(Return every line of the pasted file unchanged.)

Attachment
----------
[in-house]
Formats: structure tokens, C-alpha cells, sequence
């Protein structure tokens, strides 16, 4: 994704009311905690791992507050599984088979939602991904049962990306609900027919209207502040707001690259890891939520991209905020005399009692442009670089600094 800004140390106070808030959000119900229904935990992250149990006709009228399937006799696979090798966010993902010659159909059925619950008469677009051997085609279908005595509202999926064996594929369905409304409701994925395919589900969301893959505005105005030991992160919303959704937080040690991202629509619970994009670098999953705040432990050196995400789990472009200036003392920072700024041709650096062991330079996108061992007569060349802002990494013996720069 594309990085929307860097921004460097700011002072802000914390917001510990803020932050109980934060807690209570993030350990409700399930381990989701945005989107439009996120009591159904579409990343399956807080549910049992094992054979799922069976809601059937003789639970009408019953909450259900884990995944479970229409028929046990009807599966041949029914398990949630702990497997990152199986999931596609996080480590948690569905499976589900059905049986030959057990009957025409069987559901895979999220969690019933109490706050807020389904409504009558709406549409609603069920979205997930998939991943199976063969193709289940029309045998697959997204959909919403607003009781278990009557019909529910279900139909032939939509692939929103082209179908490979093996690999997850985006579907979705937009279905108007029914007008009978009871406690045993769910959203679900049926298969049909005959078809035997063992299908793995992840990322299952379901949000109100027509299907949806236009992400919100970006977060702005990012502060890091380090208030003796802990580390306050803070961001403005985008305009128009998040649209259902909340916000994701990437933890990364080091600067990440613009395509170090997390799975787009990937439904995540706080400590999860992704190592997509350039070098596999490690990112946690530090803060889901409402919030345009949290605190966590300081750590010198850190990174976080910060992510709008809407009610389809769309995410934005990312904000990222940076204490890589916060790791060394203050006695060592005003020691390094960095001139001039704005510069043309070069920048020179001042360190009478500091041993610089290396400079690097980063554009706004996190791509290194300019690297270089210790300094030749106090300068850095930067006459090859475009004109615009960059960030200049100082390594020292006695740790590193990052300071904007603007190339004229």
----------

[in-house]
Formats: structure tokens, C-alpha cells, sequence
């Protein structure tokens, strides 16, 4: 994704009311905690791992507050599984088979939602991904049962990306609900027919209207502040707001690259890891939520991209905020005399009692442009670089600094 800004140390106070808030959000119900229904935990992250149990006709009228399937006799696979090798966010993902010659159909059925619950008469677009051997085609279908005595509202999926064996594929369905409304409701994925395919589900969301893959505005105005030991992160919303959704937080040690991202629509619970994009670098999953705040432990050196995400789990472009200036003392920072700024041709650096062991330079996108061992007569060349802002990494013996720069 594309990085929307860097921004460097700011002072802000914390917001510990803020932050109980934060807690209570993030350990409700399930381990989701945005989107439009996120009591159904579409990343399956807080549910049992094992054979799922069976809601059937003789639970009408019953909450259900884990995944479970229409028929046990009807599966041949029914398990949630702990497997990152199986999931596609996080480590948690569905499976589900059905049986030959057990009957025409069987559901895979999220969690019933109490706050807020389904409504009558709406549409609603069920979205997930998939991943199976063969193709289940029309045998697959997204959909919403607003009781278990009557019909529910279900139909032939939509692939929103082209179908490979093996690999997850985006579907979705937009279905108007029914007008009978009871406690045993769910959203679900049926298969049909005959078809035997063992299908793995992840990322299952379901949000109100027509299907949806236009992400919100970006977060702005990012502060890091380090208030003796802990580390306050803070961001403005985008305009128009998040649209259902909340916000994701990437933890990364080091600067990440613009395509170090997390799975787009990937439904995540706080400590999860992704190592997509350039070098596999490690990112946690530090803060889901409402919030345009949290605190966590300081750590010198850190990174976080910060992510709008809407009610389809769309995410934005990312904000990222940076204490890589916060790791060394203050006695060592005003020691390094960095001139001039704005510069043309070069920048020179001042360190009478500091041993610089290396400079690097980063554009706004996190791509290194300019690297270089210790300094030749106090300068850095930067006459090859475009004109615009960059960030200049100082390594020292006695740790590193990052300071904007603007190339004229």